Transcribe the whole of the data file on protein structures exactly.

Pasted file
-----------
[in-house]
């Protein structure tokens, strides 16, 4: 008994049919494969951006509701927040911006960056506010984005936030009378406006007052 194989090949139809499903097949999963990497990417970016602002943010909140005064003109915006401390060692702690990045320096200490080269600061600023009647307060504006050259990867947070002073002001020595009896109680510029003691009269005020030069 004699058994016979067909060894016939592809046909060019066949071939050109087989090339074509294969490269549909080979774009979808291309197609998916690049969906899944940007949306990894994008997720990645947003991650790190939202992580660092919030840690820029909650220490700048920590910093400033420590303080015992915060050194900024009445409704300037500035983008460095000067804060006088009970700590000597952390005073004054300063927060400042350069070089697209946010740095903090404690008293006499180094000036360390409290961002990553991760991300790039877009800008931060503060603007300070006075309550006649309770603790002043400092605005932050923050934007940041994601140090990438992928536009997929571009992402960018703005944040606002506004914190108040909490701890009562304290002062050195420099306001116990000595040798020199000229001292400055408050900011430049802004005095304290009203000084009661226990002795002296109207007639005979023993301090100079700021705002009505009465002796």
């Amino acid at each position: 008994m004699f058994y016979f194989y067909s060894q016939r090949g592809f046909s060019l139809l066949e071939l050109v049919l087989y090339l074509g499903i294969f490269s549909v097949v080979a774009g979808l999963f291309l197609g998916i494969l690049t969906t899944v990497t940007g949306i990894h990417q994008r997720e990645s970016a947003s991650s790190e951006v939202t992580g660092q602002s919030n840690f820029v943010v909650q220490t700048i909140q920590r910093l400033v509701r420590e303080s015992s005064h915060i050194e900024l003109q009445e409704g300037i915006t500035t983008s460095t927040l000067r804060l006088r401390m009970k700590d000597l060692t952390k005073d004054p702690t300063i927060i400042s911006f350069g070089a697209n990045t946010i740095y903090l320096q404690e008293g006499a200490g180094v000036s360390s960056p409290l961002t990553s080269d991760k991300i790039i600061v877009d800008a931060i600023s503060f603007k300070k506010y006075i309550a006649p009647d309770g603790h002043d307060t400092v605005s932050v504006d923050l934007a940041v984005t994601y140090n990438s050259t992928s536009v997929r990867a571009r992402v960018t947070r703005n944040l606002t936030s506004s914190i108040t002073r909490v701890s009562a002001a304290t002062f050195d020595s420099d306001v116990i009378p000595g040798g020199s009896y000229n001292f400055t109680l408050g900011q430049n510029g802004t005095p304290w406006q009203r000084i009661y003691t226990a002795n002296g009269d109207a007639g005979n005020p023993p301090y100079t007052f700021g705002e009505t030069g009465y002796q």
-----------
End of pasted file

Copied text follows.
[in-house]
């Protein structure tokens, strides 16, 4: 008994049919494969951006509701927040911006960056506010984005936030009378406006007052 194989090949139809499903097949999963990497990417970016602002943010909140005064003109915006401390060692702690990045320096200490080269600061600023009647307060504006050259990867947070002073002001020595009896109680510029003691009269005020030069 004699058994016979067909060894016939592809046909060019066949071939050109087989090339074509294969490269549909080979774009979808291309197609998916690049969906899944940007949306990894994008997720990645947003991650790190939202992580660092919030840690820029909650220490700048920590910093400033420590303080015992915060050194900024009445409704300037500035983008460095000067804060006088009970700590000597952390005073004054300063927060400042350069070089697209946010740095903090404690008293006499180094000036360390409290961002990553991760991300790039877009800008931060503060603007300070006075309550006649309770603790002043400092605005932050923050934007940041994601140090990438992928536009997929571009992402960018703005944040606002506004914190108040909490701890009562304290002062050195420099306001116990000595040798020199000229001292400055408050900011430049802004005095304290009203000084009661226990002795002296109207007639005979023993301090100079700021705002009505009465002796």
């Amino acid at each position: 008994m004699f058994y016979f194989y067909s060894q016939r090949g592809f046909s060019l139809l066949e071939l050109v049919l087989y090339l074509g499903i294969f490269s549909v097949v080979a774009g979808l999963f291309l197609g998916i494969l690049t969906t899944v990497t940007g949306i990894h990417q994008r997720e990645s970016a947003s991650s790190e951006v939202t992580g660092q602002s919030n840690f820029v943010v909650q220490t700048i909140q920590r910093l400033v509701r420590e303080s015992s005064h915060i050194e900024l003109q009445e409704g300037i915006t500035t983008s460095t927040l000067r804060l006088r401390m009970k700590d000597l060692t952390k005073d004054p702690t300063i927060i400042s911006f350069g070089a697209n990045t946010i740095y903090l320096q404690e008293g006499a200490g180094v000036s360390s960056p409290l961002t990553s080269d991760k991300i790039i600061v877009d800008a931060i600023s503060f603007k300070k506010y006075i309550a006649p009647d309770g603790h002043d307060t400092v605005s932050v504006d923050l934007a940041v984005t994601y140090n990438s050259t992928s536009v997929r990867a571009r992402v960018t947070r703005n944040l606002t936030s506004s914190i108040t002073r909490v701890s009562a002001a304290t002062f050195d020595s420099d306001v116990i009378p000595g040798g020199s009896y000229n001292f400055t109680l408050g900011q430049n510029g802004t005095p304290w406006q009203r000084i009661y003691t226990a002795n002296g009269d109207a007639g005979n005020p023993p301090y100079t007052f700021g705002e009505t030069g009465y002796q």